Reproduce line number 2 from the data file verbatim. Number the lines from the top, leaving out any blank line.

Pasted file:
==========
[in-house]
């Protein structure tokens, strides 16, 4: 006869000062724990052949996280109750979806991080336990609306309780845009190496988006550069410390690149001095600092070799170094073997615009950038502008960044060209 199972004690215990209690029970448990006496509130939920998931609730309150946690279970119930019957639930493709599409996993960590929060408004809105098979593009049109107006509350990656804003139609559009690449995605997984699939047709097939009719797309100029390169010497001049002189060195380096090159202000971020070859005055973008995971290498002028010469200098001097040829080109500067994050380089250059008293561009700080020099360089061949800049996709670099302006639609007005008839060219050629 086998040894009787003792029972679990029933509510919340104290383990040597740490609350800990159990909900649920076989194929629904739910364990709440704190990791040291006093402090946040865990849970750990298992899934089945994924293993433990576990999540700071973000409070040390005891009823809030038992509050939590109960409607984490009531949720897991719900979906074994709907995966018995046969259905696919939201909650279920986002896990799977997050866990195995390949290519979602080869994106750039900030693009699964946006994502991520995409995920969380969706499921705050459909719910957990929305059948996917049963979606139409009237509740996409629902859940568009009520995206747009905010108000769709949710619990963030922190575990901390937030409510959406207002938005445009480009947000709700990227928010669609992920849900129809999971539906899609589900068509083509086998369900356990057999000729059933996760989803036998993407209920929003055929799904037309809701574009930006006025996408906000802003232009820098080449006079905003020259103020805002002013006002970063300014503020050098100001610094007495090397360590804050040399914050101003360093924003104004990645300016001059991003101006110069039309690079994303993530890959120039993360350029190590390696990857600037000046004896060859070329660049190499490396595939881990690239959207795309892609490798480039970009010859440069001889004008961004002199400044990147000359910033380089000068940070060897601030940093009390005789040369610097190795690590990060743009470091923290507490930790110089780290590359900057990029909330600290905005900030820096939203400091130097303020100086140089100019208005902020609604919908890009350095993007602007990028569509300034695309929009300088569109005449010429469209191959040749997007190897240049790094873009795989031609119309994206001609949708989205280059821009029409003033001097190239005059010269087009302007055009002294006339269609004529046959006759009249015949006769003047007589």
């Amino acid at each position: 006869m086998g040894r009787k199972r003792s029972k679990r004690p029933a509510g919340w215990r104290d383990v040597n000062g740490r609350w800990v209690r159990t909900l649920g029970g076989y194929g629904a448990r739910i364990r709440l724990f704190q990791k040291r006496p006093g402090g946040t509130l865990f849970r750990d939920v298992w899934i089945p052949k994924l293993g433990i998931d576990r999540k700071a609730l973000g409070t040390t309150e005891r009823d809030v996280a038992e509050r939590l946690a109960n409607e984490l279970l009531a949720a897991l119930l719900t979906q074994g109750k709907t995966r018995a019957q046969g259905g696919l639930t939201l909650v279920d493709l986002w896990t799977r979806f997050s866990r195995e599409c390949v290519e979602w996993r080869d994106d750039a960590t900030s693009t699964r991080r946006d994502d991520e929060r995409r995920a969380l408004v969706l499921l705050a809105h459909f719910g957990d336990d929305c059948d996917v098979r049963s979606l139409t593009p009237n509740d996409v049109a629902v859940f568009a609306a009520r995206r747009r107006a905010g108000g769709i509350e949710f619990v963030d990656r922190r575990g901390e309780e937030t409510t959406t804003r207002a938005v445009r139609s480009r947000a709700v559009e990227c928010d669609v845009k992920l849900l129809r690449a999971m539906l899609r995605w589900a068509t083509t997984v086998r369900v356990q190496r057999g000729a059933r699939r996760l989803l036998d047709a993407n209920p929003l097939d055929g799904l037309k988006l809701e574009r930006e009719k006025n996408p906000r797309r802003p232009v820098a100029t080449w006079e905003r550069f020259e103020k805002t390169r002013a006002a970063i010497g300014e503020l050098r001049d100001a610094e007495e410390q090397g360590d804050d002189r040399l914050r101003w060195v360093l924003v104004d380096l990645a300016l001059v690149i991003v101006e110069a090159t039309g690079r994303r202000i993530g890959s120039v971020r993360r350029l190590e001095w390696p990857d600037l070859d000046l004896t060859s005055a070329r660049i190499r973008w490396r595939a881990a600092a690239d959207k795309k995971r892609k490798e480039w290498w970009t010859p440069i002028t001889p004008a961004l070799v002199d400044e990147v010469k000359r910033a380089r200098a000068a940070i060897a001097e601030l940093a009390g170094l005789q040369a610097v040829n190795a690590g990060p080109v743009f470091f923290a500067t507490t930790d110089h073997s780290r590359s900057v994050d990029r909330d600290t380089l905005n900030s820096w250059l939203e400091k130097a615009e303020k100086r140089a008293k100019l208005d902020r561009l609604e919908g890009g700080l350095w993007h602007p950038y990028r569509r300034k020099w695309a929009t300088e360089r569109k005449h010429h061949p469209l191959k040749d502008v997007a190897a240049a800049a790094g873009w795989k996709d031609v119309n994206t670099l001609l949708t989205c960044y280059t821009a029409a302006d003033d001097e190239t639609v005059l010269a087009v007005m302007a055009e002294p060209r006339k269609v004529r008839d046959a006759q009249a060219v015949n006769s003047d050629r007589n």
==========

């Protein structure tokens, strides 16, 4: 006869000062724990052949996280109750979806991080336990609306309780845009190496988006550069410390690149001095600092070799170094073997615009950038502008960044060209 199972004690215990209690029970448990006496509130939920998931609730309150946690279970119930019957639930493709599409996993960590929060408004809105098979593009049109107006509350990656804003139609559009690449995605997984699939047709097939009719797309100029390169010497001049002189060195380096090159202000971020070859005055973008995971290498002028010469200098001097040829080109500067994050380089250059008293561009700080020099360089061949800049996709670099302006639609007005008839060219050629 086998040894009787003792029972679990029933509510919340104290383990040597740490609350800990159990909900649920076989194929629904739910364990709440704190990791040291006093402090946040865990849970750990298992899934089945994924293993433990576990999540700071973000409070040390005891009823809030038992509050939590109960409607984490009531949720897991719900979906074994709907995966018995046969259905696919939201909650279920986002896990799977997050866990195995390949290519979602080869994106750039900030693009699964946006994502991520995409995920969380969706499921705050459909719910957990929305059948996917049963979606139409009237509740996409629902859940568009009520995206747009905010108000769709949710619990963030922190575990901390937030409510959406207002938005445009480009947000709700990227928010669609992920849900129809999971539906899609589900068509083509086998369900356990057999000729059933996760989803036998993407209920929003055929799904037309809701574009930006006025996408906000802003232009820098080449006079905003020259103020805002002013006002970063300014503020050098100001610094007495090397360590804050040399914050101003360093924003104004990645300016001059991003101006110069039309690079994303993530890959120039993360350029190590390696990857600037000046004896060859070329660049190499490396595939881990690239959207795309892609490798480039970009010859440069001889004008961004002199400044990147000359910033380089000068940070060897601030940093009390005789040369610097190795690590990060743009470091923290507490930790110089780290590359900057990029909330600290905005900030820096939203400091130097303020100086140089100019208005902020609604919908890009350095993007602007990028569509300034695309929009300088569109005449010429469209191959040749997007190897240049790094873009795989031609119309994206001609949708989205280059821009029409003033001097190239005059010269087009302007055009002294006339269609004529046959006759009249015949006769003047007589």